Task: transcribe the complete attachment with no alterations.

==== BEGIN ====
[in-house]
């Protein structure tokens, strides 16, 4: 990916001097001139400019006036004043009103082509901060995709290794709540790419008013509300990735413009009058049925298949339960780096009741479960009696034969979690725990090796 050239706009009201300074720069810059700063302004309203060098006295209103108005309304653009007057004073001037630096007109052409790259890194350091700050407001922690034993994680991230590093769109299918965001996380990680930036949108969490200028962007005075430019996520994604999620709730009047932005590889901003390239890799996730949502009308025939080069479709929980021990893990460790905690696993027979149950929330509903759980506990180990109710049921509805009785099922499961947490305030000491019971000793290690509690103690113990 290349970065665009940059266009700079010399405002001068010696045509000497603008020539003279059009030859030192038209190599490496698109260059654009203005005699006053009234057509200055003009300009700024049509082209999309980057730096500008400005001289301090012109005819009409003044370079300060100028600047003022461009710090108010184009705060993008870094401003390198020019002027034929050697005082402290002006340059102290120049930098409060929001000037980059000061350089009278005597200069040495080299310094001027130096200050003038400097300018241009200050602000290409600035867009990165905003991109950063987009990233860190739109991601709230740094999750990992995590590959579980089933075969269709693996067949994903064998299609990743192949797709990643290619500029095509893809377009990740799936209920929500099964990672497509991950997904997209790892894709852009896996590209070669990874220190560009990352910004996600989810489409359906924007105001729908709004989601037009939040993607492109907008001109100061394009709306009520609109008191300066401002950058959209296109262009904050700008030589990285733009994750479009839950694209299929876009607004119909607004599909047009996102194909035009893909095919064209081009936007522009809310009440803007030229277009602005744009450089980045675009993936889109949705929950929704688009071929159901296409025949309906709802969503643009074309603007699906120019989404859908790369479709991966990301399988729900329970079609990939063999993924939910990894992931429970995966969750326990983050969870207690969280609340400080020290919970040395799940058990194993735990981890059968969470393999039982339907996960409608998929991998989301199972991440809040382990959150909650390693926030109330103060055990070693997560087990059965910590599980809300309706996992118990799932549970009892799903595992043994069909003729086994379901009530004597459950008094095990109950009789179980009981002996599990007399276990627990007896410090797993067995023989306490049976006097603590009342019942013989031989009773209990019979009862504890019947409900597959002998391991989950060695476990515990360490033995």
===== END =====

[in-house]
């Protein structure tokens, strides 16, 4: 990916001097001139400019006036004043009103082509901060995709290794709540790419008013509300990735413009009058049925298949339960780096009741479960009696034969979690725990090796 050239706009009201300074720069810059700063302004309203060098006295209103108005309304653009007057004073001037630096007109052409790259890194350091700050407001922690034993994680991230590093769109299918965001996380990680930036949108969490200028962007005075430019996520994604999620709730009047932005590889901003390239890799996730949502009308025939080069479709929980021990893990460790905690696993027979149950929330509903759980506990180990109710049921509805009785099922499961947490305030000491019971000793290690509690103690113990 290349970065665009940059266009700079010399405002001068010696045509000497603008020539003279059009030859030192038209190599490496698109260059654009203005005699006053009234057509200055003009300009700024049509082209999309980057730096500008400005001289301090012109005819009409003044370079300060100028600047003022461009710090108010184009705060993008870094401003390198020019002027034929050697005082402290002006340059102290120049930098409060929001000037980059000061350089009278005597200069040495080299310094001027130096200050003038400097300018241009200050602000290409600035867009990165905003991109950063987009990233860190739109991601709230740094999750990992995590590959579980089933075969269709693996067949994903064998299609990743192949797709990643290619500029095509893809377009990740799936209920929500099964990672497509991950997904997209790892894709852009896996590209070669990874220190560009990352910004996600989810489409359906924007105001729908709004989601037009939040993607492109907008001109100061394009709306009520609109008191300066401002950058959209296109262009904050700008030589990285733009994750479009839950694209299929876009607004119909607004599909047009996102194909035009893909095919064209081009936007522009809310009440803007030229277009602005744009450089980045675009993936889109949705929950929704688009071929159901296409025949309906709802969503643009074309603007699906120019989404859908790369479709991966990301399988729900329970079609990939063999993924939910990894992931429970995966969750326990983050969870207690969280609340400080020290919970040395799940058990194993735990981890059968969470393999039982339907996960409608998929991998989301199972991440809040382990959150909650390693926030109330103060055990070693997560087990059965910590599980809300309706996992118990799932549970009892799903595992043994069909003729086994379901009530004597459950008094095990109950009789179980009981002996599990007399276990627990007896410090797993067995023989306490049976006097603590009342019942013989031989009773209990019979009862504890019947409900597959002998391991989950060695476990515990360490033995």